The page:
Charity agreed. The next day he brought four birds in a sugar sack and dropped them in the kitchen.
HUNTING WITH MY COUSINS had taught me the ways of the land: how to find the best spots in the tall grass and along the shimmering dambo pools, how to outwit the birds with a strong, smart trap, and the virtues of patience and silence when lying in wait. Any good hunter knows that patience is the key to success, and Khamba seemed to understand this as if he’d been hunting his entire life.
Our first outings began with the start of the rainy season, when the showers are heavy all morning and replaced in the afternoon by a sweltering, pasty air. When the land is wet and filled with puddles, the dambos don’t attract as many birds. This is when we hunters rely on the chikhwapu, a giant deadly whip—or a kind of slingshot trap without the stone.
After the rains stopped one morning, Khamba and I set out to make our trap. I carried a sack on the end of my hoe made from a mpango—a kind of long, brightly colored scarf used by women to hold everything from their hair to babies on their backs. The sack contained a long bicycle tube, a broken bicycle spoke, a short section of steel wire I’d clipped off my mother’s clothesline, a handful of maize chaff we called gaga, and four heavy bricks. As always, I also carried the two hunting knives I’d made myself.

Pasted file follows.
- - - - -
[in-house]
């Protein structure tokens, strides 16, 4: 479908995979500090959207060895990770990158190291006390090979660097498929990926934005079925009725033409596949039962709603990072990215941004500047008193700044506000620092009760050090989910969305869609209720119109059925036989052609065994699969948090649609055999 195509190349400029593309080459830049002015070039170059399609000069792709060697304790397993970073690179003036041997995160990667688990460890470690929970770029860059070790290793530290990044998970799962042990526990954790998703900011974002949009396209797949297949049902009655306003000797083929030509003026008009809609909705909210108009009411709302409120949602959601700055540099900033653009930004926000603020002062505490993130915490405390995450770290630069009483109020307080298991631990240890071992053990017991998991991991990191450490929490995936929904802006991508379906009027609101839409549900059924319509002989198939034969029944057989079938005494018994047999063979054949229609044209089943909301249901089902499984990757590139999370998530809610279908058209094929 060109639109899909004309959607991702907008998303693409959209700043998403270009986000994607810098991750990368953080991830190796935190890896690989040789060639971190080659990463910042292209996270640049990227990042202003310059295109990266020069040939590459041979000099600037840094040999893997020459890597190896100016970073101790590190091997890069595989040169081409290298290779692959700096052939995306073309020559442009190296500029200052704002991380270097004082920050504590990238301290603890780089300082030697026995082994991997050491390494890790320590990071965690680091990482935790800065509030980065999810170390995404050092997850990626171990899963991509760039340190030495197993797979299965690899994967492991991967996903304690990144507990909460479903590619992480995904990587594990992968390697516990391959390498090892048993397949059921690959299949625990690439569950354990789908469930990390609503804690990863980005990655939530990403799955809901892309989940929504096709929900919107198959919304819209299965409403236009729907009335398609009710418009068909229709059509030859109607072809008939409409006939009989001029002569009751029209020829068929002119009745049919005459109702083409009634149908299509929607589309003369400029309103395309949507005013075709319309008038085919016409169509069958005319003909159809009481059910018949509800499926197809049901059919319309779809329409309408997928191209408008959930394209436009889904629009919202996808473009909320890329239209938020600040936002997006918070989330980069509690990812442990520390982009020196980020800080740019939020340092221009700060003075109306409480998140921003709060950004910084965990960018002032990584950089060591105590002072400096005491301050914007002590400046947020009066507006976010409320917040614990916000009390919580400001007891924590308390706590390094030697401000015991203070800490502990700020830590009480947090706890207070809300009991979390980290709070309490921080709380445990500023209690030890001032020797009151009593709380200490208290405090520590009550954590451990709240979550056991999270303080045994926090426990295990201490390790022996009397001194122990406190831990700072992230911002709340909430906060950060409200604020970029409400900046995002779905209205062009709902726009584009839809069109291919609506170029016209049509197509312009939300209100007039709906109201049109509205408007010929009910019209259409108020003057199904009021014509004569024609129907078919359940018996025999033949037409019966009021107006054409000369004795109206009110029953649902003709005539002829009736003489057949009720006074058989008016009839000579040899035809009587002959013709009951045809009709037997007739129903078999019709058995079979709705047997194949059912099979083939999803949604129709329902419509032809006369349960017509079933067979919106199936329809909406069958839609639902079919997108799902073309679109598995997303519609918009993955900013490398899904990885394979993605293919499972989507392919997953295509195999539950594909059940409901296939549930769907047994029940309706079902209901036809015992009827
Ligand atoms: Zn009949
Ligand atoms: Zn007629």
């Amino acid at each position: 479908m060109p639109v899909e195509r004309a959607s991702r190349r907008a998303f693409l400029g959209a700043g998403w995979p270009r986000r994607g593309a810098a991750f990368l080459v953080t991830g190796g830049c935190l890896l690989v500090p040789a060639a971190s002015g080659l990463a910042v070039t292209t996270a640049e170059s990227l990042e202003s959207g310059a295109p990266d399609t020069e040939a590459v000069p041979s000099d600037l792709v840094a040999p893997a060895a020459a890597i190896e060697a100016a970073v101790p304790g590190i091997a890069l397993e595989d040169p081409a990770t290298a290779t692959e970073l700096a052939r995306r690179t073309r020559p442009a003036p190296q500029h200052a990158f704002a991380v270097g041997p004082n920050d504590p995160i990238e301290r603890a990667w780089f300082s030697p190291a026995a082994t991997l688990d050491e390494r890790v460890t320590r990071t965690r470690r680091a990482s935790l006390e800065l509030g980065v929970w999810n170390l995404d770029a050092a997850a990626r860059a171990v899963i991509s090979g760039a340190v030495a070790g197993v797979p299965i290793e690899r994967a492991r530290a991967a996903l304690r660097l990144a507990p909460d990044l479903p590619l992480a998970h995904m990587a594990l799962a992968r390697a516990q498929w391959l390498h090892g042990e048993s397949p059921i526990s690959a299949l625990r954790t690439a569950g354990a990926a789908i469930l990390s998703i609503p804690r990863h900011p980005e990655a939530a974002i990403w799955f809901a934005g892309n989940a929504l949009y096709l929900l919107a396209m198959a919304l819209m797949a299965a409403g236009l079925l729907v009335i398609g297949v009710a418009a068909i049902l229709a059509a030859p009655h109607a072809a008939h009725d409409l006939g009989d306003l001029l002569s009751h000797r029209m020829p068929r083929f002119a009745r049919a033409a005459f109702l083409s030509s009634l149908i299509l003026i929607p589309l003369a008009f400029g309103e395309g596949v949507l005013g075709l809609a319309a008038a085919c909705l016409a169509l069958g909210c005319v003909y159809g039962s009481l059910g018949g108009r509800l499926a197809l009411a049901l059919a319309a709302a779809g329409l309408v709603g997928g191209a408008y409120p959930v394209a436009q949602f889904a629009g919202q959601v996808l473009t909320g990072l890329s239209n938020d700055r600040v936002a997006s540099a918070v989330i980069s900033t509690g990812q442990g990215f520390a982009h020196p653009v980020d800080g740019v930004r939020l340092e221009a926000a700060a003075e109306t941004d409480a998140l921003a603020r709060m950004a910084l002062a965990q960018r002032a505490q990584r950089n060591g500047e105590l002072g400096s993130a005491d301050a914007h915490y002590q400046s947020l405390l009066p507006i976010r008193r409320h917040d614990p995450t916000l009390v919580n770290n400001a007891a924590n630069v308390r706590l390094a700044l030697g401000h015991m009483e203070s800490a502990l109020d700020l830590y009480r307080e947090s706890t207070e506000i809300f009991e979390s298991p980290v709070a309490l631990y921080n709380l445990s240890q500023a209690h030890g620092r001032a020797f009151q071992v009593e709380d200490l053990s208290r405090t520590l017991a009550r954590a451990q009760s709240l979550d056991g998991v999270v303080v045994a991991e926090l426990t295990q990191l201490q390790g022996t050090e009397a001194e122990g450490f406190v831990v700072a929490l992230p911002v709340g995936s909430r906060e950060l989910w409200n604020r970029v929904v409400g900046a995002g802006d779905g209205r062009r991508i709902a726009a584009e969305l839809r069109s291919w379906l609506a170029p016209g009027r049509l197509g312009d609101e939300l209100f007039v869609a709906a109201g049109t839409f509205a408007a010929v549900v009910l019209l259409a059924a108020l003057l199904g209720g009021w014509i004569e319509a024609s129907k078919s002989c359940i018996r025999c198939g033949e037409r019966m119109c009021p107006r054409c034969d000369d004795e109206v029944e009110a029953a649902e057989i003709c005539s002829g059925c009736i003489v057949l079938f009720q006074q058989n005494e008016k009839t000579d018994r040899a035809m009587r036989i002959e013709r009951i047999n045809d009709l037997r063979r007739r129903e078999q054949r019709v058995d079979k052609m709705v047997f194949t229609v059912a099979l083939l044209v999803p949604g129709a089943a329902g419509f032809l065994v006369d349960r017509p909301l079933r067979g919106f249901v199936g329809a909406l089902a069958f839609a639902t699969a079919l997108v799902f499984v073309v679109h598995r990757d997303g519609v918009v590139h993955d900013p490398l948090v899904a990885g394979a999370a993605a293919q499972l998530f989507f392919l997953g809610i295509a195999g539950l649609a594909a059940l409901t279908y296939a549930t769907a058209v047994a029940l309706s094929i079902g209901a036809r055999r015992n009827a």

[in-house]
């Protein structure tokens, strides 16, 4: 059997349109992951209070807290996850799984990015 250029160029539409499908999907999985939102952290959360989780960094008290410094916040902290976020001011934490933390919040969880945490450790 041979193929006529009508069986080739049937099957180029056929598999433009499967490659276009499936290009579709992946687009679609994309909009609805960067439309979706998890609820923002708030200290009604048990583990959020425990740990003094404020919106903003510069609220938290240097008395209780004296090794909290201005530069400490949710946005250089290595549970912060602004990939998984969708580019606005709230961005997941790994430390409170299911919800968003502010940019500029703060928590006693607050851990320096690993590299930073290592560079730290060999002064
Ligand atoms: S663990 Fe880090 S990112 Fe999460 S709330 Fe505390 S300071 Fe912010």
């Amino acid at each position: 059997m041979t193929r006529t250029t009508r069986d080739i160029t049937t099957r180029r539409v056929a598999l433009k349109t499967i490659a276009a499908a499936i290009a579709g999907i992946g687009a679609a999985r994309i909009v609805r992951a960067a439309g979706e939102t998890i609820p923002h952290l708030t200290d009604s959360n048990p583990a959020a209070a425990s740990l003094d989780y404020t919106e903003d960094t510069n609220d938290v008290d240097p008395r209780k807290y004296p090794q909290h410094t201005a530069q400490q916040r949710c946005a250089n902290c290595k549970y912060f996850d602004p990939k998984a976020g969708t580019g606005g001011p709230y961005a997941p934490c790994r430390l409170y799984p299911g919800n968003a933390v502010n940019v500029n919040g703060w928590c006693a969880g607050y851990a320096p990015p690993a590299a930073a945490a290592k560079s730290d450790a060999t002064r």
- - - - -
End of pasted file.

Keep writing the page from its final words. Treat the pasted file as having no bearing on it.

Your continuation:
The first was a Rambo-style commando knife I’d made from thick iron sheets. First, I’d traced a fierce-looking pattern on the metal with a pencil. Using a nail and heavy wrench, I poked holes all along the lines, perforating the metal so it popped out with a good pounding. I then ground the metal against a flat rock to smooth the edges and produce a sharp blade. For a handle, I wrapped the bottom of the blade in enough plastic jumbos to get a full, even grip. Then I melted the handle over a fire.
My second knife was more like a stabbing tool made from a large nail I’d pounded flat with the wrench and ground to a sharp edge. I’d fashioned its handle in the same way as the first. I kept both knives tucked snugly in the waistband of my trousers.